Sometimes it takes a certain grace (note) to admit you are wrong |

Sometimes it takes a certain grace (note) to admit you are wrong

by Linda Hiller

Somewhere along the way in the last 18 years I’ve had the joy of being a mom, I learned that one of the most important qualities in a good parent is the ability to admit you’re wrong. After all, who among us is a perfect parent?

“Where’s the owner’s manual?” we all joked when our kids were first born.

Once, when my firstborn was in kindergarten, he wanted to bring home a particularly ill-behaved boy from class. This child was constantly in trouble, had a horrible background, and I thought he’d be a bad influence on my angelic child, so I said “No!”

But when I was doing duty as Halloween party room mother one afternoon, I saw this boy get teased and fight back in his feisty way, and I thought he needed a friend, so I said “Yes, invite him over.”

To my surprise, he behaved perfectly in our home. One-on-one worked for him, and it turned out the good influence of my child made him settle down, even in class. They learned from each other and I learned from them.

I couldn’t help but think of that parenting model when I went to cover a story before Christmas which has haunted me ever since. It was the Holiday Breeze Tour by the Douglas High School jazz band and choirs, performing for six elementary schools in two days.

If you haven’t seen it, you’ve definitely missed a wonderful, uplifting experience!

Not long ago, my own kids sat spellbound as the big kids sang and played “like grown-ups.” Back then, many of us parents watched with wistful eyes and chills, thinking someday our own children might grow up to be in the Jazzcats or Madrigals.

So, watching the Jazzcats fill the room with their beautiful Christmas songs last month, I had one of those reflective dej vu experiences. There was my firstborn, a senior, dressed in a black wool band uniform, playing for adoring little children. Standing there with my reporter notebook, I had chills all over again.

As the story coverage progressed, though, I found a different sort of “chill” when interviewing music teachers. The interview always started out with glowing terms about the tour, but inevitably a wistfulness for the future of music, especially at the high school level, came up.

Tour leader and longtime DHS band teacher Bill Zabelsky expressed concern about what this tour might be like next year when this year’s seniors – which comprise about 60 percent of his current music department – will have graduated.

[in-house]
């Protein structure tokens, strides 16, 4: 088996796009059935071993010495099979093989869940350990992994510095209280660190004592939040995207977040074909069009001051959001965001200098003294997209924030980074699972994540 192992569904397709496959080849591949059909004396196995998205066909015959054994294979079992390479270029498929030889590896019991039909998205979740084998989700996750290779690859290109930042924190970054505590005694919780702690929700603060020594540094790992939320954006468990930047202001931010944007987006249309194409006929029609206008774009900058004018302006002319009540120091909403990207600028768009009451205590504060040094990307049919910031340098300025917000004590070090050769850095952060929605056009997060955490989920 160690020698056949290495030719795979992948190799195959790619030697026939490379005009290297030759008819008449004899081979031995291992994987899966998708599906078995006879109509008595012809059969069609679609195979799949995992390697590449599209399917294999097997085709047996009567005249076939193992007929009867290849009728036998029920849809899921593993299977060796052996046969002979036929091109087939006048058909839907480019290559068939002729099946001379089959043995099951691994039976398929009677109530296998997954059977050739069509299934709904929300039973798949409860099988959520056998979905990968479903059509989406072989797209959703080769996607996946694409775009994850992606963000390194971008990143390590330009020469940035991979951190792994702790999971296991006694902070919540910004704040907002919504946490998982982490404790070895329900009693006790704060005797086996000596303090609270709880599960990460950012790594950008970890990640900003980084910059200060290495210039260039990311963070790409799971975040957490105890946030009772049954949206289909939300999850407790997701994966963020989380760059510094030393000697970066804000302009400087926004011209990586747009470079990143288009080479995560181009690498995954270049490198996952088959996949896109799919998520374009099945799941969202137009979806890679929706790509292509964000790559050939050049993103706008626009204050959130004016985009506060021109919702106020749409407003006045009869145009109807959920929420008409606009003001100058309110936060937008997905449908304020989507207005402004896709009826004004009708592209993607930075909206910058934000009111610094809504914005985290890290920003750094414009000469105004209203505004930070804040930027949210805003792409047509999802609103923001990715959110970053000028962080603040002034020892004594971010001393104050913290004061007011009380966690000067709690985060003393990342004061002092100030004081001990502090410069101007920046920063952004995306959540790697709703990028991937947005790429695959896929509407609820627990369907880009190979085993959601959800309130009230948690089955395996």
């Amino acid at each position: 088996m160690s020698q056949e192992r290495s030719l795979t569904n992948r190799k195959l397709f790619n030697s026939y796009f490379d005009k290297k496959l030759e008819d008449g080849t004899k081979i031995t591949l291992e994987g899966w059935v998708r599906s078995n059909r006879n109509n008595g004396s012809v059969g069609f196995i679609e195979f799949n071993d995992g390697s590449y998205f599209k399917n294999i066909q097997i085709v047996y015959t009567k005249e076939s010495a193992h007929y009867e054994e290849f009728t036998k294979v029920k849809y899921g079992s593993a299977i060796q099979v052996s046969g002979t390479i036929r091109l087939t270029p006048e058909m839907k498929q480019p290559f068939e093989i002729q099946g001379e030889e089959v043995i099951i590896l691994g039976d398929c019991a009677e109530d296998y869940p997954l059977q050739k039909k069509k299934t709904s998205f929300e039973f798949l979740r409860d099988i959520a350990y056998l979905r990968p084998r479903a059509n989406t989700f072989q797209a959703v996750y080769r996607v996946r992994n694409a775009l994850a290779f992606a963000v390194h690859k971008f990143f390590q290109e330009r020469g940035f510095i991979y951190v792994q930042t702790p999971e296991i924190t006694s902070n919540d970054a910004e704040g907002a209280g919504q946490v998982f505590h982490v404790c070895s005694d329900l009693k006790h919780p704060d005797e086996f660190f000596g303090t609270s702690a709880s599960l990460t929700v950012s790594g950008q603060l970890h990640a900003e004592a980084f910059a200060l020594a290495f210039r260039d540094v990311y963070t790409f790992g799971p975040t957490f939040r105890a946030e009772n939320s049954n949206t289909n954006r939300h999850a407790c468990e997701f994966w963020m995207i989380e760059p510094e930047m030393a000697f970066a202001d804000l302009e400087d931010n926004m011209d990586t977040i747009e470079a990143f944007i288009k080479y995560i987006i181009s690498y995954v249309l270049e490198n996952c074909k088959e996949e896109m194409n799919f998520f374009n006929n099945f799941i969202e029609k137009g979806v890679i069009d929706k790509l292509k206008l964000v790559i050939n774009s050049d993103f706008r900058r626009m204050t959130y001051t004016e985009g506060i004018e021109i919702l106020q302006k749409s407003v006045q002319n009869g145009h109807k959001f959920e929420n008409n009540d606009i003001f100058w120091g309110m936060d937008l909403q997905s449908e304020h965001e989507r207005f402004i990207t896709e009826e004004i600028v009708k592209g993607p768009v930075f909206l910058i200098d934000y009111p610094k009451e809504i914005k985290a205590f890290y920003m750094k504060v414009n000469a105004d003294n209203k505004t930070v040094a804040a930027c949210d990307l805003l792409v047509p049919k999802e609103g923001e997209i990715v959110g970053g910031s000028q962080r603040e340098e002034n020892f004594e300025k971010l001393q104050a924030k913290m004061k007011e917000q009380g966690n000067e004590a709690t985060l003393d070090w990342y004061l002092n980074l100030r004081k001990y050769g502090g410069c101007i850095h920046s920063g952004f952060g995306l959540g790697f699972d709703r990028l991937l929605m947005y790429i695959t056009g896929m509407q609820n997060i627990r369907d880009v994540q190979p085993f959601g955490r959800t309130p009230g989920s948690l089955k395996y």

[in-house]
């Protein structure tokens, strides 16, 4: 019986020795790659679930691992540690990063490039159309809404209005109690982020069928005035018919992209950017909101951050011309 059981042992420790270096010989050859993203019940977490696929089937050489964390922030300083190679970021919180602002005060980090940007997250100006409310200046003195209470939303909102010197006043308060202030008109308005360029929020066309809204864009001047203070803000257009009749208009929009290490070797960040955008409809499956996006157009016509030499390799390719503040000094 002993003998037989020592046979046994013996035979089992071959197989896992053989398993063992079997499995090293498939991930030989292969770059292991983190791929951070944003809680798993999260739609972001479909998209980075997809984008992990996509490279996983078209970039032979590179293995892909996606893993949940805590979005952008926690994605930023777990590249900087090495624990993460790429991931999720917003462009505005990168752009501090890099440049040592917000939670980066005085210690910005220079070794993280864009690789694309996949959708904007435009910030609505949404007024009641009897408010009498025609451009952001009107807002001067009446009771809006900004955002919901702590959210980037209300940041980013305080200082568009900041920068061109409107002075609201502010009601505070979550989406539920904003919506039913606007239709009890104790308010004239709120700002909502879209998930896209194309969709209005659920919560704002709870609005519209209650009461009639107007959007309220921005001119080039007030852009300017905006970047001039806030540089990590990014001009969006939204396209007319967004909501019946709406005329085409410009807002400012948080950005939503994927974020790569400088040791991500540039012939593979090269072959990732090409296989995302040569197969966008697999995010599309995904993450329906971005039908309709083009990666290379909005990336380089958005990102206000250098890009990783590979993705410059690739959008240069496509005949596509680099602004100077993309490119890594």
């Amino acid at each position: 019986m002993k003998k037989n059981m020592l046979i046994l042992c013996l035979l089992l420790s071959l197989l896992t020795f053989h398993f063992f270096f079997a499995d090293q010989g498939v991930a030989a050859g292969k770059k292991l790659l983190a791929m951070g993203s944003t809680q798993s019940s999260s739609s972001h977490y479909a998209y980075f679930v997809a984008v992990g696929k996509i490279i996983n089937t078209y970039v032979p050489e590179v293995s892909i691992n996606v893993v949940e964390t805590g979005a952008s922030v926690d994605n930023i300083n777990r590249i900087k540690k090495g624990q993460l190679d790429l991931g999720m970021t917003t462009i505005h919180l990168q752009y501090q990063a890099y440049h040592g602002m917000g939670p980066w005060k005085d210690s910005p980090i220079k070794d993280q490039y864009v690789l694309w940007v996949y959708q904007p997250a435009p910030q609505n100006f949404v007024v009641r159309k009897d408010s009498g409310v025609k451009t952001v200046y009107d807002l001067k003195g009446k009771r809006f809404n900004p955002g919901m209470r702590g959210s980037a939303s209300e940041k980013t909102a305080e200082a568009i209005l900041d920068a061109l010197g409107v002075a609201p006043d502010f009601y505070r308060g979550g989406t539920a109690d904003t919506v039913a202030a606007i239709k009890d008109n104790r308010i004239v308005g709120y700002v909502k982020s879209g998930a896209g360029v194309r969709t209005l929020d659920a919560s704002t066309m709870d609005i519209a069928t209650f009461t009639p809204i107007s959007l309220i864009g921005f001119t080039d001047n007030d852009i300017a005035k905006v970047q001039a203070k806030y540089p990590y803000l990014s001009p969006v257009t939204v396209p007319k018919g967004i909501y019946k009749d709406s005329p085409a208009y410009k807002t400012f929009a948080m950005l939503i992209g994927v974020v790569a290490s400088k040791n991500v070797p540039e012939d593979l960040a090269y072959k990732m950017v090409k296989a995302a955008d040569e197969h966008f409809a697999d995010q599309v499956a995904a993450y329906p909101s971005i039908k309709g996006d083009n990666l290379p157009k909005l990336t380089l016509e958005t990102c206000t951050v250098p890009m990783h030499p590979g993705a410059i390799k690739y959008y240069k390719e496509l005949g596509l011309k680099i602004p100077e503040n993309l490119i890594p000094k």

“I am concerned, because we’re not getting as many students starting into the program, since we now do music for six months and art for the next six months,” Zabelsky said. “After my seniors leave this year, I’m going to take a big hit.”

If you missed it, in an effort to add art instruction to the elementary school curriculum, in 1996 the school board voted to add art, but to make it work, the decision was made to combine music and art into one year’s curriculum – having art instruction for six months and then music for the next six months.

The result has been good and bad. Having formal art and music instruction is great, but the six- months-on/six-months-off schedule may not ultimately work.

More than one elementary music instructor told me it’s hard to teach beginning band students for six months and expect them to retain their skills, let alone their interest, until six months later when formal instruction resumes. I suppose that would be a challenge teaching any subject.

Unlike some naysayers, I truly believe public school administrators and teachers want the best for students. It’s not that the district didn’t have good intentions when this unique method of instruction was devised. Teaching, like parenting, is an ongoing creative process.

But you don’t have to be musical to be moved by music all your life – lullabies, nursery songs, Christmas carols, “Pomp and Circumstance,” the wedding song … you get the idea.

It’s just like in parenting. Sometimes, with the best of intentions, we make mistakes. And at those times, when we’ve ventured down a parenting path that quickly starts to look like a dead end, the ability to stop and turn around with dignity is almost an elegant thing, deserving a song.

I just hope that 10 years down the line, students educated in Douglas County will still have the ability to compose, sing and play that song.

n Linda Hiller is a staff writer for The Record-Courier.